OpinionSelectboard turns down cost savings: show your support for town solar

 

John Quinney and the Charlotte Energy Committee

Charlotte has an exciting opportunity to save taxpayer money, advance its renewable energy goals, and go solar. At their January 27th meeting, however, the Selectboard rejected the energy committee’s proposal, and the opportunity to save about $2,000 a year on the town’s and Charlotte Volunteer Fire & Rescue’s electricity bills. Matt Krasnow and Fritz Tegatz voted in favor; Louise McCarren, Carrie Spear and Frank Tenny voted against.

In 2020, there are countless reasons to go solar, all of them practical. Perhaps easiest to wrap one’s mind around are the cost savings. Under this proposal, the town’s savings arise from net metering credits that are to be produced by a 500 kilowatt solar array, owned by Green Lantern Solar, and sited in a reclaimed gravel pit in Vernon, Vermont. Colchester School District has already agreed to purchase 90% of the credits produced by this solar array; Charlotte was to purchase the remaining 10%. This array will come on line by July 1 this year. There is no upfront cost to the town aside from legal fees already incurred for reviewing the net metering agreement.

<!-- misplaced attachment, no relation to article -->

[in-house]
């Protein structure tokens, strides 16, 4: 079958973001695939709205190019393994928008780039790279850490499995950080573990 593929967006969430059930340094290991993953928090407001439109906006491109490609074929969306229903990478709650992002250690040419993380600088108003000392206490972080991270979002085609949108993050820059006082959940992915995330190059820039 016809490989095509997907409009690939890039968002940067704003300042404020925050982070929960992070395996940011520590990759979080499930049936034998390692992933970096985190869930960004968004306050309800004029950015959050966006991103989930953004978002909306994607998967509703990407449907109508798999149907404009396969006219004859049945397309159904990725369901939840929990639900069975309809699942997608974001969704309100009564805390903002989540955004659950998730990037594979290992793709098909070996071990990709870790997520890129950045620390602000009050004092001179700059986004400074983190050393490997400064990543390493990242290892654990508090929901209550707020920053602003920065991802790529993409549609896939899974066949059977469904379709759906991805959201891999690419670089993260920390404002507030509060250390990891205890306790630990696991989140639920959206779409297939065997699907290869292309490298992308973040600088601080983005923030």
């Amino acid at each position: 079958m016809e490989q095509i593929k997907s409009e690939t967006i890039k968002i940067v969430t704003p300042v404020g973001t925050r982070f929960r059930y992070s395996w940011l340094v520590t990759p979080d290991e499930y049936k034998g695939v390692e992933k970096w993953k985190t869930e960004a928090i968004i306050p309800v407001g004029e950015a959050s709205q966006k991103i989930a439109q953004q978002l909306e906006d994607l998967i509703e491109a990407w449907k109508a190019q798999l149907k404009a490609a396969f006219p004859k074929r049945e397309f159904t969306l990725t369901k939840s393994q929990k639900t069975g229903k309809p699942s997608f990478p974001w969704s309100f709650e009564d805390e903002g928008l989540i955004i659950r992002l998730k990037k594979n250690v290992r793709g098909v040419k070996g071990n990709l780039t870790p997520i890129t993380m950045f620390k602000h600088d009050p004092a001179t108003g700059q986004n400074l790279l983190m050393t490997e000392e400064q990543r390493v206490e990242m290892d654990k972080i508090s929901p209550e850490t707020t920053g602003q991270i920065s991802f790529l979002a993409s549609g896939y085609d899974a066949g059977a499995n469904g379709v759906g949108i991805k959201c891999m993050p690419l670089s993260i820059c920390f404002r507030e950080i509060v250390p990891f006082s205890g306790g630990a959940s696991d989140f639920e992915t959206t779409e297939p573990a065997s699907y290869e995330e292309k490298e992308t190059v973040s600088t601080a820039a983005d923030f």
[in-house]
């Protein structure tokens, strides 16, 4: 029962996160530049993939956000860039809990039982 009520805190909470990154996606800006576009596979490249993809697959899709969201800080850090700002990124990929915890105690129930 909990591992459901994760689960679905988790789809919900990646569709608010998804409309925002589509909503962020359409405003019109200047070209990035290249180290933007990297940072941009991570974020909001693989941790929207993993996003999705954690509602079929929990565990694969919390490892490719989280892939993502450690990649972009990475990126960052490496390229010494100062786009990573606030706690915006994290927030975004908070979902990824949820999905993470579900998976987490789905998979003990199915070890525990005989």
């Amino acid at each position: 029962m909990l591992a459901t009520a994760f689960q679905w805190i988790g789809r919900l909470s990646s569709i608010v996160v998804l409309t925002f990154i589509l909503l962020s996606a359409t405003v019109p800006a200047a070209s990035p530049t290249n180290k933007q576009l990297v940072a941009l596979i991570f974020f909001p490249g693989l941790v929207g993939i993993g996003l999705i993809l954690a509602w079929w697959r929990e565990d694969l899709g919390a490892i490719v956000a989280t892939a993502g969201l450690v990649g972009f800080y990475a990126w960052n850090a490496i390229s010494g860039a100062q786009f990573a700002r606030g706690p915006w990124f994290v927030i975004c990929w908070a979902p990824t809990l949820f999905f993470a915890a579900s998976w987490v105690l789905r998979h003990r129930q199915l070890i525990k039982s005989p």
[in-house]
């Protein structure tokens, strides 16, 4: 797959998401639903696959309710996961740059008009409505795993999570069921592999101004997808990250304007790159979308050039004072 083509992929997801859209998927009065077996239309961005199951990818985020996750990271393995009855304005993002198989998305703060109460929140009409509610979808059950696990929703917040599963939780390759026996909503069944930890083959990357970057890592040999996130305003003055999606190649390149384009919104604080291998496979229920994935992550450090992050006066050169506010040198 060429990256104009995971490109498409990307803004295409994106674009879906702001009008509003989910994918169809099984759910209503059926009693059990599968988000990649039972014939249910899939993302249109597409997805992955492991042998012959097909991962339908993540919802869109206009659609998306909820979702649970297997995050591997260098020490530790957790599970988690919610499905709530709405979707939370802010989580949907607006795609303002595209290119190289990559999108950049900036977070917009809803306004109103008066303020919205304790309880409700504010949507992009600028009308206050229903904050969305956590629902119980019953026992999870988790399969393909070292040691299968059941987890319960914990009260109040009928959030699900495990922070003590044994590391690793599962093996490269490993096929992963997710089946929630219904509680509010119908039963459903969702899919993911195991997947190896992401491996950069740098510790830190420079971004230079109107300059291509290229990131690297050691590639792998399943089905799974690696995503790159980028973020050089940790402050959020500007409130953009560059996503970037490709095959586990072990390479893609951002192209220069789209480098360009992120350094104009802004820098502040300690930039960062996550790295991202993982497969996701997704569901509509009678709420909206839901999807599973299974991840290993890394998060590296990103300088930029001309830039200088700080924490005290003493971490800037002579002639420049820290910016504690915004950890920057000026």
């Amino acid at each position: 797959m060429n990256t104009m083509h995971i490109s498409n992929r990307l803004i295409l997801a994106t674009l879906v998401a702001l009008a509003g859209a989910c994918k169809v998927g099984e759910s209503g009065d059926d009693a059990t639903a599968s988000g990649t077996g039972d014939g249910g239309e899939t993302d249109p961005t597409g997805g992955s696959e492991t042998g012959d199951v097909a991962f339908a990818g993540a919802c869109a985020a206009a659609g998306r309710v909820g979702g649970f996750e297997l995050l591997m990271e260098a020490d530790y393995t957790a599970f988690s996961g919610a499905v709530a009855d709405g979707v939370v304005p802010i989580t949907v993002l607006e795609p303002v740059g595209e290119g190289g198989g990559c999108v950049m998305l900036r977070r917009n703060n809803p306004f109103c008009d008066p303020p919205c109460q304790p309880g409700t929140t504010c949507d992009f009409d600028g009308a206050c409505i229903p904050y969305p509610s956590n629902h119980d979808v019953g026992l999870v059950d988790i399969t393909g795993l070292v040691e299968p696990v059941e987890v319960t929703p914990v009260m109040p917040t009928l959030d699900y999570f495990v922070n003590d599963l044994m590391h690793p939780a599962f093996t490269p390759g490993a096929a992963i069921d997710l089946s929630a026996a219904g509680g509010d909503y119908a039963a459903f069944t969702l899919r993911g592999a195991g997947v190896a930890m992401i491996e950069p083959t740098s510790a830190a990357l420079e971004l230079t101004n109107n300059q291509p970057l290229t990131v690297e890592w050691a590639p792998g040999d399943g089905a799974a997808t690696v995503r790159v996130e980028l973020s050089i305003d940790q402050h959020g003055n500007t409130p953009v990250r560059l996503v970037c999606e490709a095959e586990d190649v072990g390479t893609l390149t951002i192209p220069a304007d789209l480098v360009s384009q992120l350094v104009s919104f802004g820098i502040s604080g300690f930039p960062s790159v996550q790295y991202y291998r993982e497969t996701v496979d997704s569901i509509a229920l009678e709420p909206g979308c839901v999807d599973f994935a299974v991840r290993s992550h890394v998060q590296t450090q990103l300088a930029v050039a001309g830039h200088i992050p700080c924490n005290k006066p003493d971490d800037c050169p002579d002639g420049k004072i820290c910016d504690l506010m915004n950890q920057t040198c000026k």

On the surface, nothing would appear to change—the town would still get its electricity from Green Mountain Power. But by assigning the net metering credits, purchased at a 12% discount, to the town’s electricity bills (the Library, Senior Center, Town Hall, Thompsons Point Wastewater Treatment Plant, and Fire & Rescue), about 85% of the town’s total annual electricity use would be offset. Charlotte taxpayers would save about $2,000 a year, for the next 25 years.

The energy committee’s proposal had the support of the Library and Fire & Rescue. Over the last few years, dozens of towns and school districts in Vermont have entered into such arrangements with solar developers, many of them with Green Lantern Solar. These towns are saving money and showing their support for solar. Last Monday night, our Selectboard chose to do neither.